Although women have made significant career inroads over the past two decades they are still under-represented in many STEM professionals and in senior leadership positions across government, industry and academia.

The “glass ceiling”, “leaky talent pipeline” and gender pay gap are firmly entrenched and the pressures and frustrations they cause are detrimental to women’s health and financial independence. They also deny Australia access to the full value of its highly educated and skilled female talent bank – a resource which brings enormous social and economic benefits for our whole community.

The challenge is often strongly felt by women reaching mid and senior career levels, or returning to work after a career break. These women look to WiT to fill the gap in support services available to them and they make up a large cohort of our WiT members. The career challenges can be even more acute for women from Indigenous or CALD backgrounds, and those with disability. Women in regional locations too, are often disadvantaged by distance and isolation, and WiT has established a regional advisory committee,comprising executives from agriculture, business, health and education, to grow its services for regional members. All of these women find support and connection in our diverse and inclusive WiT community.

Change is possible … and it’s happening… but too slowly.

WiT was founded to help overcome these barriers by encouraging women to build their capability and support each other. Our purpose is to unlock the potential of women in STEM by helping to drive transformative, systematic and sustained change and providing opportunities for women to establish the skills, confidence and networks they need to claim their rightful place in our technology-driven world.

More than 220,000 Australian women are building a career in STEM. Many of them aspire to promotion but STEM-qualified women continue to have higher unemployment and lower incomes than men with similar qualifications.

Australia’s STEM Workforce Report 2020, published by the Office of the Chief Scientist, showed that, at 36%, the proportion of women at senior levels in STEM industries was less than all other industries. While 71% of the university STEM qualified labour force was male, only 29% was female. More than 45% of men, with university STEM qualifications and working fulltime, were earning above $104,000 a year, but only 26% of females.

  • Women’s participation in STEM-qualified occupations increased from 11% to 14%, in the 10 years from 2009 to 2019.
  • The gender pay gap in STEM-qualified industries was 19% compared to 21% in all industries.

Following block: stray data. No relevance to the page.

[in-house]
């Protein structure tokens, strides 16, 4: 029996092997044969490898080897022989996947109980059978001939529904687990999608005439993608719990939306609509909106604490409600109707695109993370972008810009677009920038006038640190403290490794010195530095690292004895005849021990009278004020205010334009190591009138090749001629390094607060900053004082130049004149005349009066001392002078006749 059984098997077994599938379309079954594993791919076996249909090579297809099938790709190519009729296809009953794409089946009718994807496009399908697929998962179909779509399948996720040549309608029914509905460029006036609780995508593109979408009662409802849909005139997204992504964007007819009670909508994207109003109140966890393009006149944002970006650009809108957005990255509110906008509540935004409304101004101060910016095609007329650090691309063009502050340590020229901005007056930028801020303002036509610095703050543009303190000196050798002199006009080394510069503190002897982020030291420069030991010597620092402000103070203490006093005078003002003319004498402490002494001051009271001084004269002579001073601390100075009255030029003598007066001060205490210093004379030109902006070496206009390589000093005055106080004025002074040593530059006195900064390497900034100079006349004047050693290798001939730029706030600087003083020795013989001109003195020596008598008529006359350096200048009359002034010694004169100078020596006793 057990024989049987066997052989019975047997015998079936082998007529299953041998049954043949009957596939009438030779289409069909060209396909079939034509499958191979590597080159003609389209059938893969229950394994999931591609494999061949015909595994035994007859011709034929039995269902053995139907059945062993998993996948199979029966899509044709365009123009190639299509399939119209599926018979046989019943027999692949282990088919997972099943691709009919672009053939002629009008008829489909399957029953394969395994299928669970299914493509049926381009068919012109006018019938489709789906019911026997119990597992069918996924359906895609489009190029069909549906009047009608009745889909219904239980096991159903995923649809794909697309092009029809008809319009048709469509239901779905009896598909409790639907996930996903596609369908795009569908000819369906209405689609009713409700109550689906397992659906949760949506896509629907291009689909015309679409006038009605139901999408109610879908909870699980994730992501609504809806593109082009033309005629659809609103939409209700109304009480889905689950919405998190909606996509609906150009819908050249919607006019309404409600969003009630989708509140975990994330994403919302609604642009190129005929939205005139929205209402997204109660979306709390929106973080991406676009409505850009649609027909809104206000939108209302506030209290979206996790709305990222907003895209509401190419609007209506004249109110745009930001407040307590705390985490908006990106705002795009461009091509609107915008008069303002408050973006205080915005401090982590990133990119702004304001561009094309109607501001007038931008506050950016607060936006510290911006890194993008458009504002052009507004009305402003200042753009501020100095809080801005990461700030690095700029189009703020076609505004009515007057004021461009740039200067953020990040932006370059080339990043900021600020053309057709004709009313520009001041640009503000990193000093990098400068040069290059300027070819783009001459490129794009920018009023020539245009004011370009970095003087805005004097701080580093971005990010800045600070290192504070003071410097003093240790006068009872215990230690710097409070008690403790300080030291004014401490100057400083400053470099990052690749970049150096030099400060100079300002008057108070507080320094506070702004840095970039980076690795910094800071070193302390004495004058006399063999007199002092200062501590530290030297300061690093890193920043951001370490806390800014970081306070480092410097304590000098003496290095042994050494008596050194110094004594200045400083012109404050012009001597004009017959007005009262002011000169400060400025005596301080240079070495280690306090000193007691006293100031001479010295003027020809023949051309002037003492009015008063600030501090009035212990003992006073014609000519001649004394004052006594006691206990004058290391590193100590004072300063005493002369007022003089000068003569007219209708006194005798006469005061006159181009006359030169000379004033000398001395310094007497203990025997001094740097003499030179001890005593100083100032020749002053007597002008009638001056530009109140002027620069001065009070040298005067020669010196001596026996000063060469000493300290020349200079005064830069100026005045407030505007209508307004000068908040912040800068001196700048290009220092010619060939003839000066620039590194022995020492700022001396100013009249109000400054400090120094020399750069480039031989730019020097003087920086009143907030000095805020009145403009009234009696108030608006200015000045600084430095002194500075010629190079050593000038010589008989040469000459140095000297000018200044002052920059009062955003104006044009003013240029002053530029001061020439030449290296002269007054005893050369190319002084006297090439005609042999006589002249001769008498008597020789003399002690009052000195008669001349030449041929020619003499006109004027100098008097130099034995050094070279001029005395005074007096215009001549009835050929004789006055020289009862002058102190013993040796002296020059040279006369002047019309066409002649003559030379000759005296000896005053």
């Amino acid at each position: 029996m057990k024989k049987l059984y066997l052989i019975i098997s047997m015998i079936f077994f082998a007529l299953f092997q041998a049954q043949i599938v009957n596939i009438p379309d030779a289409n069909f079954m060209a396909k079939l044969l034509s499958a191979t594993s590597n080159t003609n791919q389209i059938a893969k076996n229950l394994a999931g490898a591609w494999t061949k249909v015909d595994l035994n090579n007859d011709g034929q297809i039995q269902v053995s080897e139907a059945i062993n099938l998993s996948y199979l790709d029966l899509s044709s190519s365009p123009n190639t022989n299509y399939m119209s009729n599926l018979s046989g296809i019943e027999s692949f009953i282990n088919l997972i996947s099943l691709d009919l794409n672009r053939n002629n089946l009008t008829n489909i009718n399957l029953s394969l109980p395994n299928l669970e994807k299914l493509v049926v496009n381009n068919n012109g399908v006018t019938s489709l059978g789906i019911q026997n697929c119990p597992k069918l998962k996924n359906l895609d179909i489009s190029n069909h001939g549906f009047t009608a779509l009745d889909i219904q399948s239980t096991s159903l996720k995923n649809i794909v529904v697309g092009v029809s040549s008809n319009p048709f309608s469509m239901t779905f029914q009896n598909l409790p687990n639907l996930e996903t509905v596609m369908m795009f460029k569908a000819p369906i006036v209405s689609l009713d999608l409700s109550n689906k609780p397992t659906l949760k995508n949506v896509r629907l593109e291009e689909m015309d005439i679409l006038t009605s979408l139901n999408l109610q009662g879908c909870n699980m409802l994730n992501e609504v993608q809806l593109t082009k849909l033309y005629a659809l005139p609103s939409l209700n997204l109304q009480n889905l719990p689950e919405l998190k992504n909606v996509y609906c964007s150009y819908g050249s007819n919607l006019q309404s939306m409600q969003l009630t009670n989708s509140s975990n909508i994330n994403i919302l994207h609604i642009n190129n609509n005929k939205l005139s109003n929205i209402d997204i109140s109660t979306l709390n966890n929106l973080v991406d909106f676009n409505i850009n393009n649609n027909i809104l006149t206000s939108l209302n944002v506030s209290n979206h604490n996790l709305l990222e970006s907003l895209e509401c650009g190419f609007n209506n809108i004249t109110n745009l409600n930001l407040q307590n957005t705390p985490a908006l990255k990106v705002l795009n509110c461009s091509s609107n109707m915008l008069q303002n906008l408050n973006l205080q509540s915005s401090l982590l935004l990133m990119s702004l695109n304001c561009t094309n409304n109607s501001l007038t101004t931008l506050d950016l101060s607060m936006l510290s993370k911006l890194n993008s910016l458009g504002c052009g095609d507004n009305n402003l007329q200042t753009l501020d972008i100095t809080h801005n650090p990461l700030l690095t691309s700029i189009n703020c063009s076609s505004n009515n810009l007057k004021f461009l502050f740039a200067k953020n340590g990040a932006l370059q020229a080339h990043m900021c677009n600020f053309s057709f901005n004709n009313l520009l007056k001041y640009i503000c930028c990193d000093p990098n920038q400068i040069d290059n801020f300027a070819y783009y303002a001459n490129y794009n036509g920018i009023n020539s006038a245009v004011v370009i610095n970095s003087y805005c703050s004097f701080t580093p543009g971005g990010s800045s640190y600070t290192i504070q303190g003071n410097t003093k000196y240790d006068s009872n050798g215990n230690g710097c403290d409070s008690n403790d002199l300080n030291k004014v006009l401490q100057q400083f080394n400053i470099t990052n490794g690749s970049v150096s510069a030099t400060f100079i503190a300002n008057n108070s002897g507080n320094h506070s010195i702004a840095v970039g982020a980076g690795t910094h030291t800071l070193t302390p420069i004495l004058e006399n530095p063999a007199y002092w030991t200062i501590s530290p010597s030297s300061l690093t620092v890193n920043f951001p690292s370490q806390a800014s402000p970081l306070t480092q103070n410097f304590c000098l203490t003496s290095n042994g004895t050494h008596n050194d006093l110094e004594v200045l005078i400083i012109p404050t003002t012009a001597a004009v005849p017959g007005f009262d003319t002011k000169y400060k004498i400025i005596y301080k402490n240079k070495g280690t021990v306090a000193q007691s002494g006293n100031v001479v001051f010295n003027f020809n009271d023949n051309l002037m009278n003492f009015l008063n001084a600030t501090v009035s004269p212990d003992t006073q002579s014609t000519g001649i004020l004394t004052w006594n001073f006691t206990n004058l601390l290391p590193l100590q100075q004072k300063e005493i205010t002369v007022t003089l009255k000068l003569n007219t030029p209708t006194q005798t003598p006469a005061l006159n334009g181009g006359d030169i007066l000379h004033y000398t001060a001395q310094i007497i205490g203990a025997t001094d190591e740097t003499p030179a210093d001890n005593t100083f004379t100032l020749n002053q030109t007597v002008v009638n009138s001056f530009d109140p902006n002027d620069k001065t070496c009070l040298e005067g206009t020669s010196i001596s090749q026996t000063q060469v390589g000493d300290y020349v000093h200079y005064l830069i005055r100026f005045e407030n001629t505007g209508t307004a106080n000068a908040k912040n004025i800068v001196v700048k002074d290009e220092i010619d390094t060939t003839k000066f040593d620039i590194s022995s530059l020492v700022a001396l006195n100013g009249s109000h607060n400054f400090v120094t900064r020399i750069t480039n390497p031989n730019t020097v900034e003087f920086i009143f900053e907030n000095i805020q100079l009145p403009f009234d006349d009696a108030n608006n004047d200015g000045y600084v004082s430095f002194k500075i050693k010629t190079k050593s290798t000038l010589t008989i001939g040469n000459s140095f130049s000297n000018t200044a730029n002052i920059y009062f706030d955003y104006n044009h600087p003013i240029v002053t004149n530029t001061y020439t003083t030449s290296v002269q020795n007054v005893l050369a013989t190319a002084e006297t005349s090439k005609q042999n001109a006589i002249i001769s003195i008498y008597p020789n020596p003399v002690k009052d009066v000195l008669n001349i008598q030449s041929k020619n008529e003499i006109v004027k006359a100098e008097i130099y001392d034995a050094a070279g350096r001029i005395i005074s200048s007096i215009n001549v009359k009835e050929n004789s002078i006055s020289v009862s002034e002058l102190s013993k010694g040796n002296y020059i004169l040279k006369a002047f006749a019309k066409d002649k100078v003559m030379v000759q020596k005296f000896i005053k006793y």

• Women were underrepresented, comprising 27% of people in STEM‑qualified industries, in 2019. By comparison, women have comprised almost half the non-STEM workforce since 2009 and approximately three-quarters of workers in health occupations.
  • The proportion of women at senior levels of STEM was less than the proportion across all industries (36%).
  • Women comprised 29% of the academic research workforce in STEM fields, in 2017, but only 12% at the highest academic level (professor).

The report estimates that digital innovation will deliver $315 billion in gross economic value to Australia over the 10 years to 2030. However it warns that: “Australian girls and women are still significantly underrepresented in STEM education and careers, particularly in fields like information technology and engineering. Australia must address this inequity if we are to take full advantage of future opportunities provided by STEM-driven industries and a more global and digital economy”.

At the same time, the Australian Institute of Company Directors (AICD) reported, in 2020, that just a little over 30% of Australia’s public company Board members were female, making programs like WiT’s Board Readiness an important stepping stone for aspiring Directors.

In April 2019, the Australian Academy of Science and the Australian Academy of Technology and Engineering developed the Women in STEM Decadal Plan – a 10-year roadmap for achieving sustained increases in female STEM participation and retention, from school through to careers. Endorsed by the Australian Government, the plan outlines a vision and opportunities to guide stakeholders as they identify and implement specific actions they must take to build the strongest STEM workforce possible to support Australia’s prosperity.

Attracting women and girls to STEM and creating an environment where they can thrive and progress as leaders is a shared responsibility of government, academia, the education system, industry, and the community.

What is STEM?

WiT recognises STEM as all fields of science, technology, engineering and mathematics. This aligns with the definition in Australia’s STEM Workforce report published by Australia’s Chief Scientist. The definition is linked to the Australian Standard Classification of Education (ASCED) and matched to research fields from the Australian and New Zealand Standard Research Classification (ANZSRC). Our community extends beyond this formal definition. WiT welcomes all those who share our vision and support our mission to advance, connect and empower women in science and technology.

Join WiT and be part of the community that champions women in STEM!